Although he wasn’t pleased when We Will See missed out on a 2011 Dan Patch Award, trainer Sam De Pinto is confident his world champion pacer is poised for a peak season in the free for all ranks.
The five-year-old by Western Hanover makes his 2012 debut in Saturday’s $50,000 invitational at the Meadowlands Racetrack. Hall of Famer Ron Pierce will drive him from post four.
We Will See blossomed as a top flight three-year-old in 2010, then unfurled a $1.2 million campaign in 2011. He won 11 of 23 starts, including the $500,000 Ben Franklin in 1:48.4, a $174,250 division of the US Pacing Championship in a world record of1:47.2, the $848,640 Canadian Pacing Derby in a Canadian record of 1:47.4, and the $183,000 Allerage Farm in 1:48.4. He also set a world record of 1:48 on a five-eighths mile track at Pocono Downs.
De Pinto felt his horse made a strong enough case for 2011 Older Pacer of the Year, but We Will See lost to Foiled Again in the balloting.
“I didn’t want to seem like a cry baby, but I was screaming on this end,” admitted De Pinto, 56, whose stable is based at Showplace Farms in Englishtown, NJ. “When We Will See won the big ones, he beat the best the ones out there. Ten of his eleven wins were in 1:49 or better and five of them were in 1:48. He tied two world records and broke a track record. What more can he do?
“The race that sticks out in my mind [last year] was the Open at Pocono Downs in 1:48,” recalled De Pinto. “I was just ecstatic when he won the Canadian Pacing Derby. I had always wanted to win that one.”
Originally a $30,000 Harrisburg yearling, We Will See is owned by De Pinto of Cream Ridge, NJ; E.J. Smith of Millstone, NJ; and Teresa and Jerry Silva of Long Beach, NY. He has 19 wins in 49 career starts and $2,115,354 on his card. De Pinto believes We Will See is on the verge of what could be his peak season.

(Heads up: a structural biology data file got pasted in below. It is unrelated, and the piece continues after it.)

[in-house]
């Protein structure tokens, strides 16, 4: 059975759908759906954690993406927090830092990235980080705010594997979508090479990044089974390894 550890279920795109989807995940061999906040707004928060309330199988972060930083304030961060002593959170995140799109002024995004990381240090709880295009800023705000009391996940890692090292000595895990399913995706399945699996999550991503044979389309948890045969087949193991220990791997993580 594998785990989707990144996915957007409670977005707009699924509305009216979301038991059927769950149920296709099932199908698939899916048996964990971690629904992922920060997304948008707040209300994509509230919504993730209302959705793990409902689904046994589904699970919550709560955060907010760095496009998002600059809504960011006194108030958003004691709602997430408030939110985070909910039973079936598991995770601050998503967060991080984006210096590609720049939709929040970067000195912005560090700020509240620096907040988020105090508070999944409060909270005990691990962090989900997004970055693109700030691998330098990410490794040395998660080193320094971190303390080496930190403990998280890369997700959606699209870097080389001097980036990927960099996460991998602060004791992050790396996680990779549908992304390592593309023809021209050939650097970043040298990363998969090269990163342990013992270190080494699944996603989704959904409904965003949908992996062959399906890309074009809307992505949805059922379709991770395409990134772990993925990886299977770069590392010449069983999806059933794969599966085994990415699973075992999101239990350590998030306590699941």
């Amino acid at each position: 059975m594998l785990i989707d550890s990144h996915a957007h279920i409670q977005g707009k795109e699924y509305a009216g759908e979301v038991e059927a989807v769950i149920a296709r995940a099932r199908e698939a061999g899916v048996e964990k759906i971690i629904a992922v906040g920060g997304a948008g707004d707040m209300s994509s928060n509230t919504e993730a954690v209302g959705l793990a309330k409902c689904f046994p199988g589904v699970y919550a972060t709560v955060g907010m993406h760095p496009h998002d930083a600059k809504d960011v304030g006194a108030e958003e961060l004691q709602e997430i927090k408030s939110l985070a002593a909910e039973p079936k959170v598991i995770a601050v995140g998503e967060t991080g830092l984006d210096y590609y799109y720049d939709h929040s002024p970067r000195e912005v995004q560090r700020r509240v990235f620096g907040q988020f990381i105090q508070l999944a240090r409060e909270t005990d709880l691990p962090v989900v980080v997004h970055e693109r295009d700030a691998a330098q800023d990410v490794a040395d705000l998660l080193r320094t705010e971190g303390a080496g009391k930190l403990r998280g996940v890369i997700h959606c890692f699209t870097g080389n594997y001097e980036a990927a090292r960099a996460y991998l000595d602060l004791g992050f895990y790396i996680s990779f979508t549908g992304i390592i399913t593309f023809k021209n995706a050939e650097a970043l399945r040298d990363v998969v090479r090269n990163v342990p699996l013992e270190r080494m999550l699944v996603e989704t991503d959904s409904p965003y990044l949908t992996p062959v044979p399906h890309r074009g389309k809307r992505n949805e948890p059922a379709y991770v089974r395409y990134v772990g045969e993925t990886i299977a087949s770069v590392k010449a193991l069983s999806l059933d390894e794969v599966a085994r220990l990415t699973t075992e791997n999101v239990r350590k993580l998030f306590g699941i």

“Under the right circumstances I think this horse can go in 1:46 and change,” projected De Pinto. “I’m hoping he can be a monster. Ron Pierce was really happy with the way he qualified. When I train him I see a difference in him from four to five. He’s bigger and stronger. I mean, the way he’s come back has been totally different, yet I still treat him the same way. You might not expect much more than he did last year, but I think he’s going to give me more.
“You’ll see Ronny drive him a little different this year,” he continued. “After the Breeders Crown, he asked me about coming first over with him, and I told him he loves to chase down horses that way.
“He was invited to the Dan Patch at Hoosier Park, but the Bettor’s Delight is six days later, so I may skip the Dan Patch because of the travel. Right now, I’m thinking one more start after Saturday, then on to Tioga Downs.
“This horse eventually deserves to go out there, breed and produce because he’s just a gorgeous animal,” he added. “I’d like to stand him in New Jersey. I was lucky to get this horse. I didn’t have him marked in my catalogue at Harrisburg. It was the right place at the right time. I just happened to walk by and I saw him.”
De Pinto also has high hopes for I Fought Dalaw, a three-year-old Western Ideal colt who makes his seasonal debut from post eight in a $17,500 division of the New Jersey Sires Stakes (race five) with Dave Miller in the sulky. De Pinto and the Silvas share ownership of I Fought Dalaw with Michael Parisi of Allentown, NJ.
As a freshman, I Fought Dalaw won the New Jersey Sires Stakes final at the Big M in 1:50.4, with a final quarter of :26.4. He won four of 10 starts and $211,741, and followed up his sires stakes championship with a 1:52 win in a $20,000 Arden Downs division at The Meadows. He also finished fourth in the $1 million Metro final in Canada.
“I thought he raced very well at The Meadows, but when he came home he wasn’t good after that,” said De Pinto. “He caught some kind of a virus. We had to shut him down for a while. He finished third to Sweet Lou in his Breeders Crown elimination, but Ronny (driver Ron Pierce) said he didn’t want to follow the horse on the lead, got a little anxious and parked out.”
De Pinto has I Fought Dalaw ready for the stakes trail. He will soon head to Mohawk Raceway with the North America Cup on his agenda. De Pinto was second in Canada’s richest race in 2010 with We Will See.
“I Fought Dalaw matured and filled out in the right ways,” noted De Pinto. “I also let his hopples out two inches since last year because his stride is definitely longer. I had an open bridle on him in his two qualifiers, yet I went back to the closed bridle and he trained really well. In the second qualifier, another horse made a bobble, it kind of spooked him and he went to the lead, but there are no issues controlling his speed. Again, he responds much better with the closed bridle.
“I think this is the kind of horse that can develop into a top older horse,” he continued. “That is the plan. I’d like to race him until he’s at least five years old.”
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